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baileymay43

curious if anyone can give me any more information on my project for the past 3 years

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Evening all, I've been trying to find information and history on my lovely barge that I've been working on for the past 3 years. I've inevitably had lots of towpath opinions however these vary quite dramatically. Im curious to see if theres anyone on here that has any solid knowledge of approximate build years, area and purpose of build, any solid information at all really. Please only chip in if you're absolutely sure, everyone i meet seems to guess and sends me down the wrong path!

Screenshot_20201010-223205.jpg

Screenshot_20200918-121604.jpg

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Perhaps the boat's name 'Baileymay 43' is a clue.

Perhaps you are having a little joke with us.

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Just now, Athy said:

 

Perhaps you are having a little joke with us.

 

Be kind, Mike. 

 

I like what he's done with the interior, it's spacious and airy with plenty of natural light ...

  • Greenie 1

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1 hour ago, TheBiscuits said:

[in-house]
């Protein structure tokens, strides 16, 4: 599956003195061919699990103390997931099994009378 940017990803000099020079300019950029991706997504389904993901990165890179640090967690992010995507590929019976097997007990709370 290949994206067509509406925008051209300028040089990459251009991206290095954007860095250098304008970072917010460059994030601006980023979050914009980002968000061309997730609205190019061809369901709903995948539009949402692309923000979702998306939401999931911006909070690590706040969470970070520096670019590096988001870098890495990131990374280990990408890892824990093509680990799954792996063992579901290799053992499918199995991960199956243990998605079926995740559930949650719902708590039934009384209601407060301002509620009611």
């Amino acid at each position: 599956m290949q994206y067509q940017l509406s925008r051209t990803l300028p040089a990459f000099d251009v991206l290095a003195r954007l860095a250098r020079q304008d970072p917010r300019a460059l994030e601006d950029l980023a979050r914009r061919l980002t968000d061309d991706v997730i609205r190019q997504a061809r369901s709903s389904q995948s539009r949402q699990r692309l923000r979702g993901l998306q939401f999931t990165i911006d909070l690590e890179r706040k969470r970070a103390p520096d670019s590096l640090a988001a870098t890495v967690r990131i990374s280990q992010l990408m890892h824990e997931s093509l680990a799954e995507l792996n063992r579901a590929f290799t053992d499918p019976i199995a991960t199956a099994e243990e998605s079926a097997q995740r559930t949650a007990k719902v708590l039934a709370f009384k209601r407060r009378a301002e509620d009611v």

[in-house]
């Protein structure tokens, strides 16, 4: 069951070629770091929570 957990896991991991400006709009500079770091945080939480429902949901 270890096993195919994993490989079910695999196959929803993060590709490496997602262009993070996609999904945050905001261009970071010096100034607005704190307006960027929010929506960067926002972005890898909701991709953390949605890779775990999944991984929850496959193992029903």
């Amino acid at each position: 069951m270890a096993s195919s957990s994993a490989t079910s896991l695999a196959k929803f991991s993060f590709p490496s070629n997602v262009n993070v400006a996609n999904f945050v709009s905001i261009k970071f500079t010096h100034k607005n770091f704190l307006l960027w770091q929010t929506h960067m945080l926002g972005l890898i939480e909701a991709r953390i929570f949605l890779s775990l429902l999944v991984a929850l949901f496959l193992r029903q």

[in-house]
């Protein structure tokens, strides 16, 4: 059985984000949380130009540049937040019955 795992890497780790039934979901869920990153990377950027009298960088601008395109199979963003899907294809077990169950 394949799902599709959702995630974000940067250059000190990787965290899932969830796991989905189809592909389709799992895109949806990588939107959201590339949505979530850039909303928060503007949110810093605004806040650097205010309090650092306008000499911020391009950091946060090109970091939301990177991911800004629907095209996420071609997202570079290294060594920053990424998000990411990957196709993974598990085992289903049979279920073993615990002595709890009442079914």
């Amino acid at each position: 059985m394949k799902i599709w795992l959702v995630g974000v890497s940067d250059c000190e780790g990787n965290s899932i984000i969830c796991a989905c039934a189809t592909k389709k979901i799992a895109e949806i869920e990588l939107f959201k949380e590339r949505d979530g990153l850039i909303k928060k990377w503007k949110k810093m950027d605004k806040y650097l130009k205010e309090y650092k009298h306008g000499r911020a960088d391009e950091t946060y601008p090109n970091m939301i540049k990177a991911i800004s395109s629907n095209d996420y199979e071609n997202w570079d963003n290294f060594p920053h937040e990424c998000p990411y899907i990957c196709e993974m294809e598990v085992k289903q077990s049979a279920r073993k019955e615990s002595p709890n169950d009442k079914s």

Be kind, Mike. 

 

I like what he's done with the interior, it's spacious and airy with plenty of natural light ...

:clapping:

 

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It's a skip but uglier. I like the humour tho!

Edited by mark99

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Did EC Jones have riveting equipment? 

 

I usually associate them with welding. Bantam push tugs and their narrow boats were welded. 

 

I reckon that particular boat could be Thames conservancy but no particular reason to think so. 

Edited by magnetman

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Yes I saw a couple of areas  of riveting. 
I imagine they would have riveting equipment given they were a fairly big establishment.

It was a  guess no more. It would help if we knew the size.

Certainly when we were in London in the early 80s there were lots of hoppers and barges of that type at Brentford. Mostly derelict but some in use.

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I was interested by the flat ends. 

 

A bit like the river Wey barges but not the same. 

 

I was not around on the cut until the mid nineties due to age issues so I am always happy to be corrected on these things.

 

I think Tam Murrell @Tam & Di  may have some knowledge here.

 

ETA the light blue paint on the bollards is an indicator me thinks. 

 

I reckon Thames conservancy used light blue and bw used dark blue. 

Edited by magnetman

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Bw and British waterways blues were quite light especially as they faded.

our boat and particularly bits of the engine have remnants of waterways blue in places it’s kind of that colour.

course it could be a conservancy boat that bw acquired and hence hurled blue pain at. 

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It looks to be intended for shifting using a push tug, so possibly a work-boat rather than towed as part of a train as was the case on the Lea up to the 1970s.  But aren't mud hoppers mostly double-skinned? 

Edited by Tacet
Typo mentioned by Bizzard